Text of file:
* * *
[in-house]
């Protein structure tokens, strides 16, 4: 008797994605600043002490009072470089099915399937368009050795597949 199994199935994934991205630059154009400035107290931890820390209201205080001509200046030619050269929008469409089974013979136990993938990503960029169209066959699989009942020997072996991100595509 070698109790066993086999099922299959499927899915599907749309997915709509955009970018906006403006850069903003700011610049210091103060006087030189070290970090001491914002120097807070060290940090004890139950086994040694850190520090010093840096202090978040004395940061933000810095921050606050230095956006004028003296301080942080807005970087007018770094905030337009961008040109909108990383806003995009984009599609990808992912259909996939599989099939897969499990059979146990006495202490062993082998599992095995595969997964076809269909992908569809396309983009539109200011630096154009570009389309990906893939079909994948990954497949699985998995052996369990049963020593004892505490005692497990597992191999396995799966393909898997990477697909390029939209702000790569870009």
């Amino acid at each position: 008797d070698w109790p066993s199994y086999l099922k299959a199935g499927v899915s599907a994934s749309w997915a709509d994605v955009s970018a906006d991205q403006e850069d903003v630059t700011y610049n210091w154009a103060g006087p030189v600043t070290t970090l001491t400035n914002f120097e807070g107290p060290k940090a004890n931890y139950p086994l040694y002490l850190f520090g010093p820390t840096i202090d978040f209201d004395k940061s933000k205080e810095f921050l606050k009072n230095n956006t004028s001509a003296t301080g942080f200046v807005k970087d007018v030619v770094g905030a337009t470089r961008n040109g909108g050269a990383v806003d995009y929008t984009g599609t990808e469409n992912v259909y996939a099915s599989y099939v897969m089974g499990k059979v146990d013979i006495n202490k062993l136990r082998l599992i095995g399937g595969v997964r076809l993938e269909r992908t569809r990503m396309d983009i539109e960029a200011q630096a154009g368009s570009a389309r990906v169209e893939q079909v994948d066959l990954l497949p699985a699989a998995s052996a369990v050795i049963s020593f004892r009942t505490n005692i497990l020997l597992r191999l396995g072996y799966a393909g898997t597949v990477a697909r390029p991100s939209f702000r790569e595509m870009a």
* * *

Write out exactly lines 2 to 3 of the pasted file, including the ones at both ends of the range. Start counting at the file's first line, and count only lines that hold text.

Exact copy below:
């Protein structure tokens, strides 16, 4: 008797994605600043002490009072470089099915399937368009050795597949 199994199935994934991205630059154009400035107290931890820390209201205080001509200046030619050269929008469409089974013979136990993938990503960029169209066959699989009942020997072996991100595509 070698109790066993086999099922299959499927899915599907749309997915709509955009970018906006403006850069903003700011610049210091103060006087030189070290970090001491914002120097807070060290940090004890139950086994040694850190520090010093840096202090978040004395940061933000810095921050606050230095956006004028003296301080942080807005970087007018770094905030337009961008040109909108990383806003995009984009599609990808992912259909996939599989099939897969499990059979146990006495202490062993082998599992095995595969997964076809269909992908569809396309983009539109200011630096154009570009389309990906893939079909994948990954497949699985998995052996369990049963020593004892505490005692497990597992191999396995799966393909898997990477697909390029939209702000790569870009």
């Amino acid at each position: 008797d070698w109790p066993s199994y086999l099922k299959a199935g499927v899915s599907a994934s749309w997915a709509d994605v955009s970018a906006d991205q403006e850069d903003v630059t700011y610049n210091w154009a103060g006087p030189v600043t070290t970090l001491t400035n914002f120097e807070g107290p060290k940090a004890n931890y139950p086994l040694y002490l850190f520090g010093p820390t840096i202090d978040f209201d004395k940061s933000k205080e810095f921050l606050k009072n230095n956006t004028s001509a003296t301080g942080f200046v807005k970087d007018v030619v770094g905030a337009t470089r961008n040109g909108g050269a990383v806003d995009y929008t984009g599609t990808e469409n992912v259909y996939a099915s599989y099939v897969m089974g499990k059979v146990d013979i006495n202490k062993l136990r082998l599992i095995g399937g595969v997964r076809l993938e269909r992908t569809r990503m396309d983009i539109e960029a200011q630096a154009g368009s570009a389309r990906v169209e893939q079909v994948d066959l990954l497949p699985a699989a998995s052996a369990v050795i049963s020593f004892r009942t505490n005692i497990l020997l597992r191999l396995g072996y799966a393909g898997t597949v990477a697909r390029p991100s939209f702000r790569e595509m870009a």